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He knows exactly who Robert is.


Calvin sits up, jerking his guitar to stand on one thigh. “Mr. Okai.” He swallows. “I didn’t realize you were standing there.”

“My niece tells me your name is Calvin.”

Calvin looks between the two of us, working this out. Robert, with his smooth dark skin and meticulously short hair. Me: pale and freckled with a chaotic, weedy bun on top of my head.

Robert reaches out a hand, and Calvin immediately takes it, standing. “Yes. Calvin McLoughlin.”

This makes my uncle laugh, and the boom of it eases the line of Calvin’s shoulders. “That’s a pretty Irish name for someone with such a good tan.”

“My mam is Greek,” he explains, and then looks back and forth between me and Robert again, as if asking a question of his own.

Robert tilts his head to me, releasing Calvin’s hand and saying in turn, “I married her uncle.”

Calvin smiles, quietly saying, “Ah.”

I sense Robert straighten beside me, and Calvin mimics the posture. My heart turns into a snare drum: it is time to get down to it.

“I am the musical director down at the—”

“The Levin-Gladstone,” Calvin interrupts. “I know. I’ve seen It Possessed Him seven times.”

“Seven?” It’s the first time I’ve spoken, and Calvin turns to me.

He lifts his chin in a nod. “I think you sold me a T-shirt.”

I tink ye sold me a t-shairt.

I pull my surprised mouth closed to speak. “You didn’t think to mention this before? On Wednesday night?”

“You saw each other Wednesday?” Robert asks.

We both ignore him. “I didn’t put it together until now,” Calvin says, in that easy way of his. “I knew I’d seen you before, I just figured it was at the station.”

Robert redirects us. “So you know the production, then.”

Calvin pales. “Of course I do.”

“And, if you’ve seen it seven times,” Robert continues, “I’m inclined to think you’ve heard that Luis Genova is leaving, soon to be replaced by Ramón Martín.”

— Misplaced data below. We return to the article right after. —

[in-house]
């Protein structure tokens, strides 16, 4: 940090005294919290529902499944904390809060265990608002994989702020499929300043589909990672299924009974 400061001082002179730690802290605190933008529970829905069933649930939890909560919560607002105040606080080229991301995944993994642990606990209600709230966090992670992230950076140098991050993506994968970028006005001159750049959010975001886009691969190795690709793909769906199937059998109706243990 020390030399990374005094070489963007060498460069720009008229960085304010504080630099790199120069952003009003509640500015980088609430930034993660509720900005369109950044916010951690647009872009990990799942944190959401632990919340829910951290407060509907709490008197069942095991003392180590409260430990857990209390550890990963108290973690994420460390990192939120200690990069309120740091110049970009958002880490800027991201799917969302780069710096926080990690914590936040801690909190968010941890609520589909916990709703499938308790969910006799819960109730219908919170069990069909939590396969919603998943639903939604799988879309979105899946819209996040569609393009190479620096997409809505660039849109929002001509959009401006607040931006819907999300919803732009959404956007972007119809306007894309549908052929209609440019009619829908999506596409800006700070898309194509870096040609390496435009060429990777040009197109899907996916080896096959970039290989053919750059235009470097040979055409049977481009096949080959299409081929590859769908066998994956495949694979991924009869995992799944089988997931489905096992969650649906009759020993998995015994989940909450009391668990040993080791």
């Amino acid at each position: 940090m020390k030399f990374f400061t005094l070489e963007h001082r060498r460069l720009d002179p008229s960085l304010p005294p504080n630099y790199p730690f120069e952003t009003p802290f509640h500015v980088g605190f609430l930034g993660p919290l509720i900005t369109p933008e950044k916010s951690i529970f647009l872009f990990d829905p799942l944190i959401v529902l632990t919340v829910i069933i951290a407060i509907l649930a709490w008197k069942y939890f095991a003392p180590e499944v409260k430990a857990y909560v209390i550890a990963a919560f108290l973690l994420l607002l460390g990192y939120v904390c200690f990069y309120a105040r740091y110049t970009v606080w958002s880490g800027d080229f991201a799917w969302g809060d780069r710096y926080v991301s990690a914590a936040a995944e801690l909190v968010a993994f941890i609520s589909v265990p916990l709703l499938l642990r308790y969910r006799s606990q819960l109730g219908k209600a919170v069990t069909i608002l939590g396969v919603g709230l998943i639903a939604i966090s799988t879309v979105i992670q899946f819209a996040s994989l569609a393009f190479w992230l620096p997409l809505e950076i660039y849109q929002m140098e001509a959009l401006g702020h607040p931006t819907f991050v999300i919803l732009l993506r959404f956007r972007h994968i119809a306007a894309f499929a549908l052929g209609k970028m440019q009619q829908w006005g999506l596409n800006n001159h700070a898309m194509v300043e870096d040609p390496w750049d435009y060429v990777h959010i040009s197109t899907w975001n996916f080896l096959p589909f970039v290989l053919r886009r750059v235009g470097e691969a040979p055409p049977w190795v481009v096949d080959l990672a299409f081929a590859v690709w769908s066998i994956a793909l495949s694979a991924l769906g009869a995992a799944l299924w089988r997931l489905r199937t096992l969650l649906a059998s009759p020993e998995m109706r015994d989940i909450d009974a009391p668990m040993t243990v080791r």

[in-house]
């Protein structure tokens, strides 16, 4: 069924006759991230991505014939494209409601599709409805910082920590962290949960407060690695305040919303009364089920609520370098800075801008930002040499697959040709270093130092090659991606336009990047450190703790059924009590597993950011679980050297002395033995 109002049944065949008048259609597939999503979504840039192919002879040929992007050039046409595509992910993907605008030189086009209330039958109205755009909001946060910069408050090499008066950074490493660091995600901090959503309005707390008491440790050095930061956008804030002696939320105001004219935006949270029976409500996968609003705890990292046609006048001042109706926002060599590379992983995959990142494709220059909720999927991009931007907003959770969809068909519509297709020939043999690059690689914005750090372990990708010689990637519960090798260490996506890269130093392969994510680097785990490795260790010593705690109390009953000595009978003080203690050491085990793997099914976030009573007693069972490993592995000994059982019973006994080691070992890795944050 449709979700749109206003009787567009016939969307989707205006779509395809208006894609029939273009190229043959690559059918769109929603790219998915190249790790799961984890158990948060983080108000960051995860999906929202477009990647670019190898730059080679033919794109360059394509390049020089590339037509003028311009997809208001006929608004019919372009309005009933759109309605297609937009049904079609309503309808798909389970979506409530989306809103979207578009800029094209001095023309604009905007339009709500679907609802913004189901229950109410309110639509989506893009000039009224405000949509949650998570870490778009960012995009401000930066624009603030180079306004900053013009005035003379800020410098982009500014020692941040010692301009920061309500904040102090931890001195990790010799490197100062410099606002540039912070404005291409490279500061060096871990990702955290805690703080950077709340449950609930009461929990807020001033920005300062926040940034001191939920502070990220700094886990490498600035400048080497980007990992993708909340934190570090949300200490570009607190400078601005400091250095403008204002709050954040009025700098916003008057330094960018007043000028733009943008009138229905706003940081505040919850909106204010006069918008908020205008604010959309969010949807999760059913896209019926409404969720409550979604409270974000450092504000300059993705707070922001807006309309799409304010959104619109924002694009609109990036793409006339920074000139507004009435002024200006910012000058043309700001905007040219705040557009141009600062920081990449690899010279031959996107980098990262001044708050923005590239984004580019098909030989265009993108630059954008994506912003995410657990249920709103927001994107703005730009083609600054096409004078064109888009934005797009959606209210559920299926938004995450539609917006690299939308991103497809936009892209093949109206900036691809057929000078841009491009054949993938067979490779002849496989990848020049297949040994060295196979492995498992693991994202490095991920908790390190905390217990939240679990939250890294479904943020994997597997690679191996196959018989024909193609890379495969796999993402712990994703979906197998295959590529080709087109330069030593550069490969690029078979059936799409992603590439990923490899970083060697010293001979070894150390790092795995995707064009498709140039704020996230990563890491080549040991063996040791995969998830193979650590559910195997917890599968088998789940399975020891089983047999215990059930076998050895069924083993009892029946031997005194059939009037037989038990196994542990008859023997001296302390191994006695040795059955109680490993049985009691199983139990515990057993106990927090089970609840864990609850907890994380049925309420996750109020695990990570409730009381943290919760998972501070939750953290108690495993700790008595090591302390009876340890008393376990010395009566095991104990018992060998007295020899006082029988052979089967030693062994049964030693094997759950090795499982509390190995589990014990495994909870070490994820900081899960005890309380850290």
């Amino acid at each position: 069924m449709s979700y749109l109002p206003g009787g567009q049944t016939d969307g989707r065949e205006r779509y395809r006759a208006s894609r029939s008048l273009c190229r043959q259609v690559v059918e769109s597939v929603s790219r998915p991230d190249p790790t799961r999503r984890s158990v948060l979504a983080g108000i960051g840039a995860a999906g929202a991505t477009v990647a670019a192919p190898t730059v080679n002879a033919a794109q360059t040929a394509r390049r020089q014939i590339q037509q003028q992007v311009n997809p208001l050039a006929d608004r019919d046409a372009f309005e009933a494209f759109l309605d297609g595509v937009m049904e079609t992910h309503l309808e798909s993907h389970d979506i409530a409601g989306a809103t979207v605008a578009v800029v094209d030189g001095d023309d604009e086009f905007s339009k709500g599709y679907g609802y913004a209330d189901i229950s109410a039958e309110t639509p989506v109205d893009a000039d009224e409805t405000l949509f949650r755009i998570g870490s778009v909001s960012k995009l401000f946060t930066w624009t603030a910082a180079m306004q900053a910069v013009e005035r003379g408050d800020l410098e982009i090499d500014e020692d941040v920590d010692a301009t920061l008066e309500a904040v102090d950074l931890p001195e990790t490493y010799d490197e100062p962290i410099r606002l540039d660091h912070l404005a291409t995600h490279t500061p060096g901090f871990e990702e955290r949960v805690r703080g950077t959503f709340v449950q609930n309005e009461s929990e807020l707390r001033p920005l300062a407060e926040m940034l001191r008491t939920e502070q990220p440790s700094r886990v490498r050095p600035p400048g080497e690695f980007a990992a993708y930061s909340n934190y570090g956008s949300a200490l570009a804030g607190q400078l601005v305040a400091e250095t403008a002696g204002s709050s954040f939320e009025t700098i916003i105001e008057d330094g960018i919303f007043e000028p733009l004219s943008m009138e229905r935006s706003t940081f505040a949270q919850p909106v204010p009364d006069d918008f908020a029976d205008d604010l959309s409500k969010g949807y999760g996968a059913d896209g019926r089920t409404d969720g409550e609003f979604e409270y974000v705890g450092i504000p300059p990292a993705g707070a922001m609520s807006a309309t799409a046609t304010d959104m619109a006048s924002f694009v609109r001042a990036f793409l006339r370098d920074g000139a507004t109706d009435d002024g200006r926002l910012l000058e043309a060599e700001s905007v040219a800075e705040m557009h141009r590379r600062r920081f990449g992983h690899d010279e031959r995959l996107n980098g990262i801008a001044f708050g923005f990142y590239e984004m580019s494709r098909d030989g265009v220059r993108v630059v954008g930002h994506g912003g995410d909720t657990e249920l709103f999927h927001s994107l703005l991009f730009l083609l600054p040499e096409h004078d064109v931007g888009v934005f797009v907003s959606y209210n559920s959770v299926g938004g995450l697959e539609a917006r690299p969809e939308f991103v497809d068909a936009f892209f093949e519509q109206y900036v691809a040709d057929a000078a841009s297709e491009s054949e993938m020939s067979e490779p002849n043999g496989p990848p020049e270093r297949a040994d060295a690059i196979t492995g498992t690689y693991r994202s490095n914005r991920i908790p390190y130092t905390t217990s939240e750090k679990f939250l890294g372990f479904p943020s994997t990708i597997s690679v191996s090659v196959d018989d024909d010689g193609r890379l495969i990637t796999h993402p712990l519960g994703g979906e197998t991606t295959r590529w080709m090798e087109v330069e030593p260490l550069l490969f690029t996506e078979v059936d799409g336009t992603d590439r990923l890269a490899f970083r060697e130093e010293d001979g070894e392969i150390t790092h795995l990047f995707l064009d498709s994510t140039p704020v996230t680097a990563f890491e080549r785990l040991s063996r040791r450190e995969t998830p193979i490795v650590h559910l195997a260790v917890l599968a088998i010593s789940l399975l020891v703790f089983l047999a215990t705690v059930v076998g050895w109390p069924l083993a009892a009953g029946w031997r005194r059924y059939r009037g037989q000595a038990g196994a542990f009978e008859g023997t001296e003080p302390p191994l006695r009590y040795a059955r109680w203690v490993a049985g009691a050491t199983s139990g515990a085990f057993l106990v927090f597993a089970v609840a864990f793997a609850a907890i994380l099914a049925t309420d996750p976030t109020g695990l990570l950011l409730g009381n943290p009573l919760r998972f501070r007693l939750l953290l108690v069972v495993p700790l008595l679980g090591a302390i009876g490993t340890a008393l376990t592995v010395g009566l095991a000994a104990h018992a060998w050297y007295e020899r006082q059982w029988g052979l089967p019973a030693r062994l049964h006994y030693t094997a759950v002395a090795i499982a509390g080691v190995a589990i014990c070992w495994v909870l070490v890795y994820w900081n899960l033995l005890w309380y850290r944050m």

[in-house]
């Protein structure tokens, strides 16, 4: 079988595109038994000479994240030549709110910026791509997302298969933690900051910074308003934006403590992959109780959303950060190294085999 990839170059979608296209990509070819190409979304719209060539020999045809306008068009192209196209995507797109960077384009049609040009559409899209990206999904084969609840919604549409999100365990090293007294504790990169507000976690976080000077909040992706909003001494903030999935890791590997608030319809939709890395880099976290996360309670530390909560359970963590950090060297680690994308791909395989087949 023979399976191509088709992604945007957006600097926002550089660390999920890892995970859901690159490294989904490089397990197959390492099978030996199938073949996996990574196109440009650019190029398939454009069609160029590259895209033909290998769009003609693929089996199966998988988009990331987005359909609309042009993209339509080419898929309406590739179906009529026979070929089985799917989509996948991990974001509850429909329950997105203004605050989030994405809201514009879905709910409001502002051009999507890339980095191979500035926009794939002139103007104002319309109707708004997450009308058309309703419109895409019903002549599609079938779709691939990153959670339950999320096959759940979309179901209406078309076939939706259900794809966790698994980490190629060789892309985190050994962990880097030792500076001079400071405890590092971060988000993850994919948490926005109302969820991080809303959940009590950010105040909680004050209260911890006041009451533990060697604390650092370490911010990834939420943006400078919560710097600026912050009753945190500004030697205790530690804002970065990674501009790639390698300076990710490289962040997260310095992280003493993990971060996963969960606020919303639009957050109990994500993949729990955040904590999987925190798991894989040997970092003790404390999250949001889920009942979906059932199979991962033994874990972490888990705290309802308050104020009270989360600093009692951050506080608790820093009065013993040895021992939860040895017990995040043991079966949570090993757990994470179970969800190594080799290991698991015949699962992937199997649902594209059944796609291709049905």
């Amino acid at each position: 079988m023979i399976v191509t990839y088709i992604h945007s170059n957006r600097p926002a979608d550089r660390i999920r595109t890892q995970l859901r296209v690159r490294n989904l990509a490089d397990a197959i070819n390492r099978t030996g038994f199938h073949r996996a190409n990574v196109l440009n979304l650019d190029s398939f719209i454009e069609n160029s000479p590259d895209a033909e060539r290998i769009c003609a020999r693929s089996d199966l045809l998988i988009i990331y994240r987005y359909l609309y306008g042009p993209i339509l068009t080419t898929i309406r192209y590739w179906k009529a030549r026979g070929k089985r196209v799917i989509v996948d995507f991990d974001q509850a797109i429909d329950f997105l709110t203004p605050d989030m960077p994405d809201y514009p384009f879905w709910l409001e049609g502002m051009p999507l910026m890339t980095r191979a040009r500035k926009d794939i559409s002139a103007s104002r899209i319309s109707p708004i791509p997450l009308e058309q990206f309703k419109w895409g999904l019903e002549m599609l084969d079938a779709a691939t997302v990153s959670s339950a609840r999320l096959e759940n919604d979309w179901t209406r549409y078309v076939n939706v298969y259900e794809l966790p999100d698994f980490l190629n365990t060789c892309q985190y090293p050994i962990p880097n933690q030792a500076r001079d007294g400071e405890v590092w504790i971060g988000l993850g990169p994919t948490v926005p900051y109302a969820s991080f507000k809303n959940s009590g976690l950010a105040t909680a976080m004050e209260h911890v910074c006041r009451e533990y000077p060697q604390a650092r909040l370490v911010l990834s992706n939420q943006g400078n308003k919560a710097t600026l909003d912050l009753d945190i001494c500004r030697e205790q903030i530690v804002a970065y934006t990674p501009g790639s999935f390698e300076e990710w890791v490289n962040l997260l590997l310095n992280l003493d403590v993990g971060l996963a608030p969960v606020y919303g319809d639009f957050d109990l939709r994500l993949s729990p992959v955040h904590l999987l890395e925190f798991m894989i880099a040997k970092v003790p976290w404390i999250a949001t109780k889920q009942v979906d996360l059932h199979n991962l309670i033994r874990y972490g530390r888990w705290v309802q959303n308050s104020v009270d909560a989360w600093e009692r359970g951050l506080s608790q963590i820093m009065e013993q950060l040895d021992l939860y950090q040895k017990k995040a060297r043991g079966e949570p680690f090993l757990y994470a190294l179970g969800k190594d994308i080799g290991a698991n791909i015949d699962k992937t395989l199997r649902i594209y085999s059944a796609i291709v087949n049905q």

“I have.” Calvin scratches his jaw. “And I’ve also heard that Seth Astorio hasn’t played in four days. How’s the search goin’?”

Robert pulls back, studying him. “It sounds like you’re skeptical I can replace him.”

“Of course I think you can replace him.” He laughs. “Seth doesn’t.”

“You know Seth?” Robert asks slowly.

“We studied together.”

My uncle pauses, and I watch as his eyes narrow. “Seth attended Juilliard.”

Calvin lifts his chin with a cocky smile. “Aye. He did, in fact.”

I move past Calvin and sit heavily down on his stool.


Holy shit. Calvin attended Juilliard.

Robert doesn’t beat around the bush any longer. “Would you like to come down to play for us tomorrow?”

A hysterical urge inside wants me to pipe up that Calvin is busy on Tuesdays. At least, he must be, because he doesn’t ever do his regular gig of Juilliard-man-playing-for-change at the Fiftieth Street station then. I press my palm against my mouth to hold the words in.

“To play for you?” Calvin repeats, awestruck. “Ah, go on.”

“I’m serious,” Robert says with a tiny grin. “I’ll see you tomorrow at noon.”

I’m still awake at four in the morning, sitting on my couch, leg jiggling.

Nothing helped me sleep.

Not chamomile, not whiskey, not my favorite pink vibrator, not PBS.

I stand, absently shoving the vibrator beneath a couch cushion, turning off the television, and taking my array of glassware one-handed to the kitchen sink.

If I’m nervous like this, then Calvin must be losing his mind. Unless he thinks he’s only playing for the orchestra, which would be no big deal for someone from Juilliard. Of course Calvin would have no idea who else is coming today: At noon, he will play not only for Robert Okai—former conductor of the Des Moines Symphony and current musical director at the Levin-Gladstone Theater—but for two renowned Broadway producer brothers, Don and Richard Law, and the production director, Michael Asteroff, all of whom had planned to come meet with Robert anyway.

Because Calvin will play in the pit, Robert won’t be able to keep his audition a secret. Brian and whoever has come early from the orchestra will also be there, in the shadows, listening.

At dinner last night, Robert and I strategized: I wanted Robert to simply offer Calvin the role if he performs as well as we expect him to. Robert is the composer, he’s the musical director. Can’t he pull rank?

But Robert disagreed. “Theater politics are delicate.”

He would bring in Calvin without giving the others much information about him. A young guitarist, he would say. Someone Holland had heard play, and who transfixed him as well.

He would tell Michael that he wanted to brainstorm ways to incorporate the juxtaposition of Calvin’s polish and scrape. He would see how Calvin performed in front of such an intimidating audience. And then he would wait for it to be someone else’s idea that Calvin take over Seth’s solos.

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